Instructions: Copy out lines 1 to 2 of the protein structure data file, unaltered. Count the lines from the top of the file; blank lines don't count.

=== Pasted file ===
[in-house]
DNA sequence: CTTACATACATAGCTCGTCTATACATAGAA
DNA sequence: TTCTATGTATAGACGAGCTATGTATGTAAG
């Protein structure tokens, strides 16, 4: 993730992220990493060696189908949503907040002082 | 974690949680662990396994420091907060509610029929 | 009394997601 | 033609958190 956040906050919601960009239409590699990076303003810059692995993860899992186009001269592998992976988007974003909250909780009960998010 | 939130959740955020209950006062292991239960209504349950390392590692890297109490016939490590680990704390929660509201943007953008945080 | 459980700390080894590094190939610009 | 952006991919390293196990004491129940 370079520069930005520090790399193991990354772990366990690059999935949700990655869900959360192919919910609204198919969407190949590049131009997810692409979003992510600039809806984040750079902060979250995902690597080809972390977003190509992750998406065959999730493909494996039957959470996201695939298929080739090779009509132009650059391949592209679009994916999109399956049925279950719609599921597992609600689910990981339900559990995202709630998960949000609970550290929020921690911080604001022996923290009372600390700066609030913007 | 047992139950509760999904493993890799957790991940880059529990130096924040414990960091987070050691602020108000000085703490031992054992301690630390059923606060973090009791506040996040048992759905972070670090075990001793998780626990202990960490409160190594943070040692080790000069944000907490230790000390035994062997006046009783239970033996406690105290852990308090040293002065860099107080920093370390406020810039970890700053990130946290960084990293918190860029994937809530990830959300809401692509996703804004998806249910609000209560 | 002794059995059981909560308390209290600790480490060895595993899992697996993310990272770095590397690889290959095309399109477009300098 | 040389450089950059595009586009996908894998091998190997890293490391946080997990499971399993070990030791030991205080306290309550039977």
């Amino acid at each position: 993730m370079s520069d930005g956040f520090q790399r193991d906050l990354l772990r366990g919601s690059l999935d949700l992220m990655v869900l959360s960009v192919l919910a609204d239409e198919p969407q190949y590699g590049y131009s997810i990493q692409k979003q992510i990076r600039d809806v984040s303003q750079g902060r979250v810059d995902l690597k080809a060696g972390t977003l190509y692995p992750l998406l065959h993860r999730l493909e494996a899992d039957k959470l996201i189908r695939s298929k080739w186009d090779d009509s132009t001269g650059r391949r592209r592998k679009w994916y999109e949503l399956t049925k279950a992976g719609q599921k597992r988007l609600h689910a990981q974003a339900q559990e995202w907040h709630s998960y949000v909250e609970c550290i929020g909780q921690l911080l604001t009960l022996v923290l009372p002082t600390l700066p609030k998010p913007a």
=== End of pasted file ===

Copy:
[in-house]
DNA sequence: CTTACATACATAGCTCGTCTATACATAGAA